Fans decry poor sound at live shows

Kundai Marunya Arts Correspondent
Music lovers have expressed disappointment over poor sound quality at live performances saying the development is depriving them of quality entertainment during live shows. In the last few months, music promoters have been failing to deliver good live shows due to poor sound quality with the recent one being Thomas Mapfumo’s homecoming gig at Glamis Arena in April.

The Air Force of Zimbabwe’s Winter Warmer Concert and most recently over the weekend, Jive Zimbabwe’s One Big Party at Padziva, also suffered a similar fate.

At One Big Party, dancehall star Freeman had to abandon the stage after what seemed to be 30 minutes of torture, trying to improve the sound, with no success.

The event which was to celebrate his birthday and those that were born in June was disastrous as fans took over the stage in protest.

Speaking on the side lines of the event a distraught reveller Tawananyasha Mukumbi expressed her disappointment over the poor sound quality.

“We paid to watch Freeman perform not to just see him on stage appealing for better sound. I came here to celebrate but now all hopes have been lost because of poor organisation,” she said.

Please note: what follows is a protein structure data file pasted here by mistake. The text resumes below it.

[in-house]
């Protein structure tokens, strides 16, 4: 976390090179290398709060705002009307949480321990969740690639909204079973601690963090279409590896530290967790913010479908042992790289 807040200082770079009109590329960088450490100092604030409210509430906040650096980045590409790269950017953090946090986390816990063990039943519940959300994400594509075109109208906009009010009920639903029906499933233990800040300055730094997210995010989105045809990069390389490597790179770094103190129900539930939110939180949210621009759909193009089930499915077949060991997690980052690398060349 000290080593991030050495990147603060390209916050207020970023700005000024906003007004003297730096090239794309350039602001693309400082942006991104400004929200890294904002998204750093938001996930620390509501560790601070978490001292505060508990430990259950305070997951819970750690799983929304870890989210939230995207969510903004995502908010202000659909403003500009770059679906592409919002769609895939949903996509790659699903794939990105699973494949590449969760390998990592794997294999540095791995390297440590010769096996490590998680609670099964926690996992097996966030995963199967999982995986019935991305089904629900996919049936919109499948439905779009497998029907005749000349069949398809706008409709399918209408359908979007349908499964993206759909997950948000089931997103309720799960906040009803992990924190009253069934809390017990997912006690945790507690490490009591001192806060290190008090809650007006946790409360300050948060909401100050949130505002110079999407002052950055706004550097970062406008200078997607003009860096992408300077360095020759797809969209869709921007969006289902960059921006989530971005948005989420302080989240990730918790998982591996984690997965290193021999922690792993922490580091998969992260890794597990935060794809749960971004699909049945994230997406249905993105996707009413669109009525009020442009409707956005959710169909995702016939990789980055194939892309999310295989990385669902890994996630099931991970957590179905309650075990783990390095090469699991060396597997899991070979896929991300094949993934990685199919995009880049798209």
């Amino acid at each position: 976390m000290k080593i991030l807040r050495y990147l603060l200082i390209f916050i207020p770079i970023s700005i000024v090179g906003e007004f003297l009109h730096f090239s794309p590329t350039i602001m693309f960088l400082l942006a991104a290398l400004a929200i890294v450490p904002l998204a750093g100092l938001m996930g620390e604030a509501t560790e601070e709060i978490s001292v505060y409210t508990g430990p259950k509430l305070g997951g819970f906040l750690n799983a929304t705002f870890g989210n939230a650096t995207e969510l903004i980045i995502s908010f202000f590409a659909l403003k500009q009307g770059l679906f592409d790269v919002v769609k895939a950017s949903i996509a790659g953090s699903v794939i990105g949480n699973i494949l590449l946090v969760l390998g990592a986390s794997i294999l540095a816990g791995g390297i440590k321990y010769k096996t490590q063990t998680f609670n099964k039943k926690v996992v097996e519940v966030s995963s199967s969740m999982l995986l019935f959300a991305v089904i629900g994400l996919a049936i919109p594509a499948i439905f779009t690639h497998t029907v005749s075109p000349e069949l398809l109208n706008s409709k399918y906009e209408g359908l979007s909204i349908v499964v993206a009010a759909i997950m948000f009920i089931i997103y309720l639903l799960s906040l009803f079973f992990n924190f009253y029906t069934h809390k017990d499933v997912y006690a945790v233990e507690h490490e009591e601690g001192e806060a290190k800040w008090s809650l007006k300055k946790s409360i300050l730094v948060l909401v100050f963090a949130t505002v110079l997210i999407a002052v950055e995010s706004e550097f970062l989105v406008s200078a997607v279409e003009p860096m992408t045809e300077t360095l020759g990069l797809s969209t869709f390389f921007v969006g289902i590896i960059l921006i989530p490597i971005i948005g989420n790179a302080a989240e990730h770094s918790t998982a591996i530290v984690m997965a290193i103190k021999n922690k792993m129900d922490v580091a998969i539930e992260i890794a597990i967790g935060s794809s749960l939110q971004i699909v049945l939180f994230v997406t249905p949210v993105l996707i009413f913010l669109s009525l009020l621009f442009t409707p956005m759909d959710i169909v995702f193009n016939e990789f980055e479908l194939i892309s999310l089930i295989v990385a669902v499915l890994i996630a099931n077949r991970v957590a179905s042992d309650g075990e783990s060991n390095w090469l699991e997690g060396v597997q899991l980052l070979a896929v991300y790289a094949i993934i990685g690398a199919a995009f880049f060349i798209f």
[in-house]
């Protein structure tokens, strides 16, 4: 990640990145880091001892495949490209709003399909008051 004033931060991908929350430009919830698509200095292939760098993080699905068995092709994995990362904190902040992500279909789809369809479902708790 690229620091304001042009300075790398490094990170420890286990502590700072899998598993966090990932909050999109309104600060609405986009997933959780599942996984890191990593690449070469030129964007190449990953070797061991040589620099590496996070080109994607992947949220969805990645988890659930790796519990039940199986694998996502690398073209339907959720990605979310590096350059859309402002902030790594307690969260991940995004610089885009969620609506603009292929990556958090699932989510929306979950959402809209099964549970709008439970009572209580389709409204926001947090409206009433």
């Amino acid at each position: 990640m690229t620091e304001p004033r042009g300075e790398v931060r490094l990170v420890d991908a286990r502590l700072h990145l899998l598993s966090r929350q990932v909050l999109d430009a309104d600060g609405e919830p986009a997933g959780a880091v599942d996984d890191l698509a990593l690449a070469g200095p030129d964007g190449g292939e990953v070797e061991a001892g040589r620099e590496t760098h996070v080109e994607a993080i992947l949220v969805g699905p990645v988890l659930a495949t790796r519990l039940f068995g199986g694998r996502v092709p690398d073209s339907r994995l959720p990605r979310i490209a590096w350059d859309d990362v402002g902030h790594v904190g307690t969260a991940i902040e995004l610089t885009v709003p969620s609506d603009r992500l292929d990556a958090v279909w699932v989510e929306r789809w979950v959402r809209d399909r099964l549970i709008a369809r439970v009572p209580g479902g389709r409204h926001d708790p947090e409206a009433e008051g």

Mukumbi added that promoters need to work hard to ensure good live shows.

She was among hundreds who thronged the monthly event in Dzivarasekwa Extension.
In his defence, Jive Zimbabwe director Benji Nyandoro said he was duped into believing the sound he had hired was good enough for the show.

“We need to blacklist those who lie that their equipment can even pull produce good sound for an artist like Jah Prayzah just to get a deal. I was disappointed by the first guy. When we found out that we were stuck with poor equipment it was already too late. I had to hire a different set (of equipment) for Sunday.

Nyandoro had to organise another performance for free the next day.
Arts reporter and regular show goer Tafadzwa Muranganwa said the National Arts Council of Zimbabwe (NACZ) should monitor live shows to protect fans from being short changed by music promoters.

“NACZ as custodians of our art and issuers of promoters’ licence should go around monitoring shows especially the big events, maybe even check if the sound is up to standard before a show to prevent fans from being short-charged,” said Muranganwa.

He also called upon promoters and artists alike to engage good sound engineers.
“Hifa always has the best sound quality and they use local guys, why is it then so hard for other promoters to have good sound,” he said.

“As for artists, they should always travel with their sound engineers as part of the band, always have sound checks before the show and refuse to perform with poor equipment. If they demand quality, their fans will also get quality.”

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